Korg DS-DAC-10R Hi-Res Digital Recorder Review

PRICE $500

Transfer analog sources to high-resolution digital including DSD
Phono preamp with variable EQ settings
Built-in headphone amplifier
No input for low-output moving-coil cartridges
No software-based vinyl noise reduction

The Korg DS-DAC-10R lets you move your music from LP records into state-of-the-art high-resolution PCM or DSD files, all while retaining their essential vinyl character.

Ten years ago, who would have figured that almost every major new music release would also get issued on vinyl? Every day more and more people are learning to appreciate the appeal of vinyl records, but sadly the lack of portability means that for most of us it’s a stay-at-home listening experience. That can be frustrating in a world where we’ve become so accustomed to digesting our music on the go, so lots of new vinyl records come bundled with a lossy-compressed Digital Copy as a free download. Of course, at that point you’re no longer getting the vinyl experience at all, so really, what’s the point? But, what if you could capture some of that analog goodness in a portable hi-res audio version that you can take with you, instead of those crappy MP3 files we’ve endured for so long? That’s the idea behind the DS-DAC-10R, a handy little box developed by the pro-audio mavens at Korg and distributed by Essence.

Despite incorporating a Swiss Army knife-like combination of an analog-to-digital converter (ADC), a digital-to-analog converter (DAC), a phono preamp, and a headphone amplifier, the DS-DAC-10R looks deceptively simple. Korg achieved this by designing it to work in tandem with their AudioGate 4 software package, and it is there that most of the control functions live. Housed in a beautifully finished aluminum and copper chassis, the chunky hard-cover-book-sized Korg will look right at home in a system of high-end audiophilia. Connections are simple, with a single pair of RCA jacks that can be switched between phono and line-level inputs, a USB Type B jack to connect it to your computer and provide all operating power, and a pair of line-level RCA outputs for playing back the recorded files through your audio system. A ¼-inch headphone jack with its own volume control is also provided for private listening. The only display is an illuminated ring surrounding the volume knob, which changes color depending on the sampling rate and digital format being used.

On the hardware side, the DS-DAC-10R uses the same Texas Instruments PCM4202 ADC, and Cirrus Logic CS4390 DAC as in Korg's highly regarded MR-2000S professional recorder. The phono preamp is built around the Texas Instruments OPA1662 op amp, although with no hardware-based RIAA EQ included, the rest of the circuit can be fairly simple.

Getting the Korg up and running is pretty straightforward. First, you download the AudioGate 4 software from Korg’s website (I used my Lenovo ThinkPad running Windows 10 Pro 64-bit), then you enter a license key from the DS-DAC-10R to unlock the full-function version. With a Windows PC, you will also need to install a separate driver, while Mac users should find that it’s plug and play. Once you have the software installed, you simply connect the Korg’s digital output to an open USB 2.0 port, start the software, and everything will configure itself automatically.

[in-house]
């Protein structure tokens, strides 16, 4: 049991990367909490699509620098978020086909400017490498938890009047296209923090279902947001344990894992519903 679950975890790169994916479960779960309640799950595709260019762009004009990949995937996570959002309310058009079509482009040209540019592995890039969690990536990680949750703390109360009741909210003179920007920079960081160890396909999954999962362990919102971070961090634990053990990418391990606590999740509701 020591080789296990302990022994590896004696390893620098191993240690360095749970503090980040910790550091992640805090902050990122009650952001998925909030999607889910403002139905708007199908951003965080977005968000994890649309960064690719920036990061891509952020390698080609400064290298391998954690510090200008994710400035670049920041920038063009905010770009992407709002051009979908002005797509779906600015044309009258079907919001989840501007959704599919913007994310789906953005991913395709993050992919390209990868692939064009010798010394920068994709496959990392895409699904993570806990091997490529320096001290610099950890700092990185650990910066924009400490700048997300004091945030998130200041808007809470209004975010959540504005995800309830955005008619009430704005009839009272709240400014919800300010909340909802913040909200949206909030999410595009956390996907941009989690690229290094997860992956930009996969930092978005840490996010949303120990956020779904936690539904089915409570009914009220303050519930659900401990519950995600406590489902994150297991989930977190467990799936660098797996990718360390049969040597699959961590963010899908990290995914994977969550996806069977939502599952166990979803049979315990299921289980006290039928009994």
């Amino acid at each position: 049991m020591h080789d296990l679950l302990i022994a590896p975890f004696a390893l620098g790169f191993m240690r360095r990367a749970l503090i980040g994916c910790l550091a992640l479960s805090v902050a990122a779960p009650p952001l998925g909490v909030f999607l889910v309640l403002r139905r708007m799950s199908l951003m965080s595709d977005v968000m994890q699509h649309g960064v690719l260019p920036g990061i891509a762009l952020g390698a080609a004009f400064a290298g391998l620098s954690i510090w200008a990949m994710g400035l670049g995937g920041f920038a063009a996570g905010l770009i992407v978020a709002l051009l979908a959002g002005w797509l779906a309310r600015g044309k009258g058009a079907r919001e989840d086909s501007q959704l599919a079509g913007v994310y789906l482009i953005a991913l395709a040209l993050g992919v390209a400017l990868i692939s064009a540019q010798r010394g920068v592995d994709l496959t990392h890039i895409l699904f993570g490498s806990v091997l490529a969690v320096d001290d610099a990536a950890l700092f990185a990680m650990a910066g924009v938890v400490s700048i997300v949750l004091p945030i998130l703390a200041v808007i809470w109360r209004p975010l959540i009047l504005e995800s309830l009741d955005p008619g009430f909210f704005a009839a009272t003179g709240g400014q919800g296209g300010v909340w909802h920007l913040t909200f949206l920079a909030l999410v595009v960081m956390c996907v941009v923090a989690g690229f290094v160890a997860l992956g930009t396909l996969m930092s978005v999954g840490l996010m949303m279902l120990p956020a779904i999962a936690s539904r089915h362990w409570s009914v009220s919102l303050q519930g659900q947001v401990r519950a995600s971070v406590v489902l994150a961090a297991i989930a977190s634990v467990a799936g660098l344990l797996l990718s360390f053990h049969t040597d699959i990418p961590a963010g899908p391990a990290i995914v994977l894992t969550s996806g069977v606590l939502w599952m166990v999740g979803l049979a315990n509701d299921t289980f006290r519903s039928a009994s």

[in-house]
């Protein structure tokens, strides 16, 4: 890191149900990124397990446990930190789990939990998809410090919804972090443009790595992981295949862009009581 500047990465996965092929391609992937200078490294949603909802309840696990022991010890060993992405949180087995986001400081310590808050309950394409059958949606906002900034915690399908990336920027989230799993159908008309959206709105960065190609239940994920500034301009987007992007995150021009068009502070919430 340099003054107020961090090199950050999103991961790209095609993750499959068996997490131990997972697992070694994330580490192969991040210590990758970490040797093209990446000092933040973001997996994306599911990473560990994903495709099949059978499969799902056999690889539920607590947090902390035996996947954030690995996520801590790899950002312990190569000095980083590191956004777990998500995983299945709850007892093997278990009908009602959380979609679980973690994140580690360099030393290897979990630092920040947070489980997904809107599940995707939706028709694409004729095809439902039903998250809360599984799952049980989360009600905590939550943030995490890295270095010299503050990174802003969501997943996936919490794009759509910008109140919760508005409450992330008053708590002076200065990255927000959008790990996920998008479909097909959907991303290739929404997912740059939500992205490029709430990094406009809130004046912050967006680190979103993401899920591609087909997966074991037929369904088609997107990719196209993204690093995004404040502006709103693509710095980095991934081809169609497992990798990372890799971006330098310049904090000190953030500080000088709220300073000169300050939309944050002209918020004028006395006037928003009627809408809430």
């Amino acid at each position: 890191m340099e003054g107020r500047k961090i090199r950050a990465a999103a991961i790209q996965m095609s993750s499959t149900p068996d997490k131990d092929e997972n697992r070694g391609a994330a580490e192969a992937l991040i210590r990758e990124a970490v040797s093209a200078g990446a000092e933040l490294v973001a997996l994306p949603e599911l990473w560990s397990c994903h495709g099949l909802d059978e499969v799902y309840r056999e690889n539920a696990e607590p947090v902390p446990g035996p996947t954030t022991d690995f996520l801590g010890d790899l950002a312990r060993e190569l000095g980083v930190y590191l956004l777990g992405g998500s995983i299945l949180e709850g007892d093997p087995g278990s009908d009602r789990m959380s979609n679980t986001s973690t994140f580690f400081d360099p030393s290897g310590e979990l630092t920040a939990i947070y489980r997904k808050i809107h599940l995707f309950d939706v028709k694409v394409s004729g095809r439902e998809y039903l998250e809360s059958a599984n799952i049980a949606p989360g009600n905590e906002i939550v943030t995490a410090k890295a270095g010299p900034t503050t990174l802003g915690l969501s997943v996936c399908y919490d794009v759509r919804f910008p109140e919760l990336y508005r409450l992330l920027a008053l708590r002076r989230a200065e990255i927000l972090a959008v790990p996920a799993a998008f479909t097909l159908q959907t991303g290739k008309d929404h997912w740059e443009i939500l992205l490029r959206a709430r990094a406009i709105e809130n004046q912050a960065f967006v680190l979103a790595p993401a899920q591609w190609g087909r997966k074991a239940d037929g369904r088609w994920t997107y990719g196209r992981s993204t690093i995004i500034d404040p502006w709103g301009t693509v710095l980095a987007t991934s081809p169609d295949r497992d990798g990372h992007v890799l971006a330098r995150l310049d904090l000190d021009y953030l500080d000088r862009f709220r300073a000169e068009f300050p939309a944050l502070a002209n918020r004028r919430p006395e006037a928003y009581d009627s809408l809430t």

I found the AudioGate 4 software to be quite simple and intuitive, with sliders to control the recording level and drop-down menus to configure the recording format and resolution. There’s also a high pass filter to get rid of ultra-low-frequency rumble from warped vinyl on your turntable, which could throw off your recording levels (and make the woofers in vented loudspeakers threaten to launch their cones into the room).

Of particular interest to archivists is the AudioGate 4’s multiple phono equalization settings. This is useful when digitizing early records from the late 1940s and early 1950s, allowing you to apply alternative equalizations such as the NAB, AES, Columbia, and Decca FFRR. There is some debate about when RIAA became the de facto worldwide standard for phono equalization, but certainly prior to 1954 there was a lot of variability between the different record labels. Because of this confusion, the DS-DAC-10R gives you the option of recording the signal flat, and applying the required EQ later during playback or export. That’s a neat feature if you have an early pressing and want the ability to experiment with EQ options after transcribing the disc.

The DS-DAC-10R’s phono input’s sensitivity and loading are optimized for a typical moving-magnet or high-output moving-coil cartridge. That’s fine for the vast majority of users, but if you want to use an exotic low-output moving coil cartridge, you could always connect the output of a separate moving-coil-capable phono preamp into the Korg’s line-level input. Of course, by doing this you will give up the Korg’s ability to apply alternative equalization curves. I installed an Ortofon 2M Black moving-magnet cartridge in my VPI Scout turntable to work directly with the Korg’s native phono input.

Recording formats include DSD at both 2.8 megahertz (DSD64) and 5.6 MHz (DSD128), and PCM covering the range from CD-quality 44.1 kilohertz/16 bit up to 192-kHz/24-bit high resolution. It won’t record in any lossy compressed formats like MP3 or WMA. Once you’ve made a recording, it gets stored as a WAV file if you’re recording PCM, while DSD recordings are saved as DFF files, which is a format proprietary to Korg’s own infrastructure and editing software. You can play the recorded DFF files directly through the DS-DAC-10R, but for more versatility, the AudioGate 4 software can convert the files into more familiar formats for export to other devices.

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